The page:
The mystery, of course is not how wine has managed to usurp beer’s place on the dinner table in Britain, but how did we let it happen? The reasons are, perhaps, wrapped up in the growth of interest in the UK in good food, as fostered by TV cooks such as Keith Floyd, who followed a line of influence back to Elizabeth David. The influence was the Mediterranean, and especially France, and the southern Europeans have always drunk wine with their food, haven’t they? So therefore, so should we.I realise I’m hugely condensing the history of food and wine in post-war Britain, and perhaps, it’s not even the right mystery for me to ask Horatio Caine to pursue. What we are left with in Britain, though, is the received wisdom that beer is not for food, unless you are out for a curry. I’ve been cooking with beer for ages and extolling its virtues for nearly as long as a worthy partner to food. In doing so, I am standing on the shoulders of beer-giants. Beer writer Michael Jackson’s books have nearly always had some chapters that match beer with food, or recipes that include beer. His evangelising of beer in this context is in order to let it be known what a diverse palette of flavours and aromas is available to the cook and diner. Clearly, those were books largely aimed at beer enthusiasts, but Keith Floyd’s wonderful and influential “Floyd on France” book has some great dishes involving beer. For example there is a chicken in beer recipe that I come back to more often than the coq au vin. At least beer as an ingredient is not new territory for the food lover, and because of this, it should not be a giant step for foodie kind to embrace beer and food as partners on the table. Last year, I read a beer book that started me thinking about beer and food seriously and more constructively. The book was The Brewmaster’s Table: Discovering the Pleasure of Real Beer with Real Food, by Garrett Oliver, the head brewer at New York’s Brooklyn Brewery. The author is recognised by many (mostly in America) as the leading light on beer and food matching. Even though it was first published in 2003, I think its time has come, in the UK, with the easy ability of beers in the range of styles Garrett Oliver writes about. Garret Oliver writes of his inspiration in all things beer being due in no small part to visiting the UK and discovering classic British cask-conditioned beers. He gives many recommendations for food pairings with beers that are familiar to most pub-goers in the UK; not just exotics from Belgium and the US. One of these British classics is Young’s Bitter, a beer that’s come under fire as well as under threat in recent years. When Young and Co. sold their brewery in Wandsworth in 2006, although London lost another part of its brewing tradition, Young’s beers weren’t lost completely. Many beer lovers, though, held little hope for the merger with the Charles Wells brewery and the subsequent move to Bedford. I counted myself in that number, but at a recent party, Young’s Bitter was offered as an alternative to the celebratory bubbly, and gave me cause for hope. I have nothing against Champagne, or for that matter wine, and I certainly enjoyed being served a rather nice Prosecco at the party. It was an appropriate way to celebrate Liz’s x0th birthday. It certainly went well with the rather posh nibbles that were being handed round. Then the canapés turned more substantial: first, Thai fish cakes with dipping sauce, and my thoughts turned to the Brewmaster’s Table, and a hankering for a beer. The Young’s Bitter was produced, and I’m happy to say, it was a revelation. Young’s bitter is a standard pale ale that has for a long time had the nickname “Young’s Ordinary”, which it originally acquired through an ironic back-formation from the brewery’s other classic: Young’s Special. However, recently, it has lived up (or down) to the nickname. But whatever they’ve done to it in recent months in Bedford has breathed a freshness and liveliness back into the beer. Citrus-tangy with a light floral aroma, it was great with the Thai fish cakes, complementing the light spiciness of lemon grass, garlic and mild chili dipping sauce. And then came the fish and chips. Served in modest portions in a small cone, its affinity with the Young’s Bitter was astounding as it was pleasing. And even if James Martin is a Yorkshireman through-and-through, he would surely see what a perfect match the southern-bred beer was. Juicy maltiness and that lemony citrus acting like a sophisticated replacement for malt vinegar. This is what Olly should have been suggesting, not Cava, not Champagne, but a revamped classic British pale ale. My fits of Saturday Kitchen-induced pique are not because I want to have a war with wine, but because I know beer is brilliant with food and, yes, sometimes even better than wine. I text Horatio Caine with an update on the Saturday Kitchen case, and get him to call the dogs of Olly. His reply is, “We’ve got a new suspect.”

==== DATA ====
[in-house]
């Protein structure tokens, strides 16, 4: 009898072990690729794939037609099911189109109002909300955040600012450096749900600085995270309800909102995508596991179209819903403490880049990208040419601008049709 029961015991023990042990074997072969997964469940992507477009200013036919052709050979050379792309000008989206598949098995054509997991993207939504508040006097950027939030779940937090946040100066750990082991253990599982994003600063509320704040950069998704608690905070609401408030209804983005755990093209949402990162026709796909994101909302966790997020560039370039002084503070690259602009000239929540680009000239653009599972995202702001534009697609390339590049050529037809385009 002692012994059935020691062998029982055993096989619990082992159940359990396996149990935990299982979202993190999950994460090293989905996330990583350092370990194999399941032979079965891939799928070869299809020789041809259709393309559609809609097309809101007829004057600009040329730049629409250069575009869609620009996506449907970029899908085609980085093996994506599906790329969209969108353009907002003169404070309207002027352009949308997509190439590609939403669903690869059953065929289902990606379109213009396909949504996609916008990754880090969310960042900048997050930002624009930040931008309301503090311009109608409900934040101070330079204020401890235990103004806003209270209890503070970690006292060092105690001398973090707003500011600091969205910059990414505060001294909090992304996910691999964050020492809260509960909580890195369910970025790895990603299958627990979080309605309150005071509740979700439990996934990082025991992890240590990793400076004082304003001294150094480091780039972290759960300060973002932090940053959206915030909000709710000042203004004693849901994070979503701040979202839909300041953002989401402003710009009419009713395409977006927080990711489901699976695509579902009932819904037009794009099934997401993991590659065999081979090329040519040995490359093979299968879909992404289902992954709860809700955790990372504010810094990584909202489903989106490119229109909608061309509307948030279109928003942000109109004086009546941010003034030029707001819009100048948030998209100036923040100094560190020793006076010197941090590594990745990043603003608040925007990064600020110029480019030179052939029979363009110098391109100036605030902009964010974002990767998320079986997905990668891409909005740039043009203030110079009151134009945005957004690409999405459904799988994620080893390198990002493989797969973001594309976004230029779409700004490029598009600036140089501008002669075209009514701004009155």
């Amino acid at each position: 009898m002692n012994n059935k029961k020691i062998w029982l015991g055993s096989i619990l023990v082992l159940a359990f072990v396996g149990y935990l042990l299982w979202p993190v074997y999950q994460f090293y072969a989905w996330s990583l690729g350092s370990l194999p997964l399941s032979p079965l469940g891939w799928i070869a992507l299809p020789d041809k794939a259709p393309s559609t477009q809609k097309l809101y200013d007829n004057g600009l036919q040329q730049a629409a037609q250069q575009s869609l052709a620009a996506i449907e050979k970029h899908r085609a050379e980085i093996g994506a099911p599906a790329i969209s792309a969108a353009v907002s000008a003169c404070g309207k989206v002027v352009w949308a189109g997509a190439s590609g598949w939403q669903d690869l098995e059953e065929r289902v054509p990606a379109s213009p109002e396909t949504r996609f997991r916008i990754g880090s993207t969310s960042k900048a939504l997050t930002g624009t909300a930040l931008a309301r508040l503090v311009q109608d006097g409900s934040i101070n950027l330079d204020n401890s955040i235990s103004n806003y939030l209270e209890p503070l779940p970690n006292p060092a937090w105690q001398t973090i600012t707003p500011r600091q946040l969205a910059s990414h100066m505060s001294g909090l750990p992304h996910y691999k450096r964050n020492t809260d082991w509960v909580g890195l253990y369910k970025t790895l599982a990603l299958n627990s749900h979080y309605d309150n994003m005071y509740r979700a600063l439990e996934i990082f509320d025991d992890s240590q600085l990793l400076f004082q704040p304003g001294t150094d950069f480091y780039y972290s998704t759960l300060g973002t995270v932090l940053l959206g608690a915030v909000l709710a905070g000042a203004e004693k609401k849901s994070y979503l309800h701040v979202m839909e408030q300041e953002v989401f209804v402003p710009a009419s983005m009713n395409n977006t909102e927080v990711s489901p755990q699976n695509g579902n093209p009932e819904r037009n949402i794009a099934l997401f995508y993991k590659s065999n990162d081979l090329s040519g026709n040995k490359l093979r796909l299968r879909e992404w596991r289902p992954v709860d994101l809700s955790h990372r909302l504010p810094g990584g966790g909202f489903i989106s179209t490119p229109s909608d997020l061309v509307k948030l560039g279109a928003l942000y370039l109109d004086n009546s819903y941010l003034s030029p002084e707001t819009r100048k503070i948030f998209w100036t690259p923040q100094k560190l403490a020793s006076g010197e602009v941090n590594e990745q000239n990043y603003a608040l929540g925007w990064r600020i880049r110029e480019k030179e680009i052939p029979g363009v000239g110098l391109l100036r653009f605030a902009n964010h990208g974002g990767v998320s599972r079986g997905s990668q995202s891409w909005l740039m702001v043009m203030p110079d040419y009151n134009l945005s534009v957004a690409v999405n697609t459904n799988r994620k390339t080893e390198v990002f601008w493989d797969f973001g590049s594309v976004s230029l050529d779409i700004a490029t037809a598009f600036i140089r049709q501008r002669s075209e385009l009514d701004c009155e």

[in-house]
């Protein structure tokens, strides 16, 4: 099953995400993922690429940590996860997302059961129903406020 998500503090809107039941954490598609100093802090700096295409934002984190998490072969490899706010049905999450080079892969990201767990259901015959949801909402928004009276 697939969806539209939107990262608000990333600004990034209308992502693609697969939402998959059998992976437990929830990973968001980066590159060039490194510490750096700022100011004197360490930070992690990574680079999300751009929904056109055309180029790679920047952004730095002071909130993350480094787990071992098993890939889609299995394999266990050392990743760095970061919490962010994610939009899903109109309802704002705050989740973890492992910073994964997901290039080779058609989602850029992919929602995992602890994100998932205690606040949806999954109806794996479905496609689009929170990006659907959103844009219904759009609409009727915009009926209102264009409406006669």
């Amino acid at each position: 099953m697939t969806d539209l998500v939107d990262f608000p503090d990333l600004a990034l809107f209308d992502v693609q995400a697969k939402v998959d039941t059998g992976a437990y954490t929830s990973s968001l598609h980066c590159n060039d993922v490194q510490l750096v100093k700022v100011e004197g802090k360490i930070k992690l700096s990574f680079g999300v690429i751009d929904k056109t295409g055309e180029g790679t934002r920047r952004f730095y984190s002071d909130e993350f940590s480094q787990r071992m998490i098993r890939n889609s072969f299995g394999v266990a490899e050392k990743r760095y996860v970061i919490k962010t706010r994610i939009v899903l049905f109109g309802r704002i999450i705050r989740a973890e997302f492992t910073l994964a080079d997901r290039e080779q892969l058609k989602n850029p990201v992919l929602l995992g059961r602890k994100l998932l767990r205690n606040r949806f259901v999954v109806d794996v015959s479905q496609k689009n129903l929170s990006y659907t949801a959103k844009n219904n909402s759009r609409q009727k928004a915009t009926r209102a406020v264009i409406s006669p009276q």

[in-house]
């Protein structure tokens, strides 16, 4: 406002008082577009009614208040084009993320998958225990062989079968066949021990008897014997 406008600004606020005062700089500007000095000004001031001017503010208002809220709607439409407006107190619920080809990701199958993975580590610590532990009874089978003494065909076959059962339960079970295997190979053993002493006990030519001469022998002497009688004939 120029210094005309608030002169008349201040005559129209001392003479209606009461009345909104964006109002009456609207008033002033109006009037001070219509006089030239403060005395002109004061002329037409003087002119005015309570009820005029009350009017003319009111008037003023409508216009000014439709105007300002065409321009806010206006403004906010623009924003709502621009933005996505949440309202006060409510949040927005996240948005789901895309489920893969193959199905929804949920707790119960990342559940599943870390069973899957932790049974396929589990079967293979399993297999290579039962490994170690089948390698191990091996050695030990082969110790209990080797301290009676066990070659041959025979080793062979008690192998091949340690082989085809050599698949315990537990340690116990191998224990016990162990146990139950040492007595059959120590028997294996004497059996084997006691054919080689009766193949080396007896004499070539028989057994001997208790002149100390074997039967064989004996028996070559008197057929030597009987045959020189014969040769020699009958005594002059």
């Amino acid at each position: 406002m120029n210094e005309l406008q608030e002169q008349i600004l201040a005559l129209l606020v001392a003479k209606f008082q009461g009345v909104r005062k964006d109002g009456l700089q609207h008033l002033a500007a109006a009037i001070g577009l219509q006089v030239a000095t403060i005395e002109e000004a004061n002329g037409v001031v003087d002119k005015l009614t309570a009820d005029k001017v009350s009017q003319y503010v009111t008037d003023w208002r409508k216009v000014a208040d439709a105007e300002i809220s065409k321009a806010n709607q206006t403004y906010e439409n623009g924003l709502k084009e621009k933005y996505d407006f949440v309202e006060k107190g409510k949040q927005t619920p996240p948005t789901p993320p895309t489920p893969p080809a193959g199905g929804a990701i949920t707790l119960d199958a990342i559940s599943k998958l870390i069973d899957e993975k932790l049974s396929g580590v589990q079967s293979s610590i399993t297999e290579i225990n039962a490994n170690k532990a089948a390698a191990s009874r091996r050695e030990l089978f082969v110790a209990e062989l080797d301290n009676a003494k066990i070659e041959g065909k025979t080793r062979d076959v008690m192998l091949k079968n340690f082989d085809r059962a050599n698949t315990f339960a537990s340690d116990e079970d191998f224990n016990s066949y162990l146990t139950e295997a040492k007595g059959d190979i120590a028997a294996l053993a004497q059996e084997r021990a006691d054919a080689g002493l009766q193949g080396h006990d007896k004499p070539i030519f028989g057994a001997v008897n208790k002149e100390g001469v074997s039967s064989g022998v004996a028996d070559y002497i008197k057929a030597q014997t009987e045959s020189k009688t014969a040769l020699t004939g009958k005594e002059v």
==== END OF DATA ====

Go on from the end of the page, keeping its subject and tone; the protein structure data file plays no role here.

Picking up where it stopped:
Sandal-print marks wiped from the TV, I wait for the next episode.
The Brewmasters Table by Garrett Oliver
Fish and chips image from Elmo Monster’s blogspot.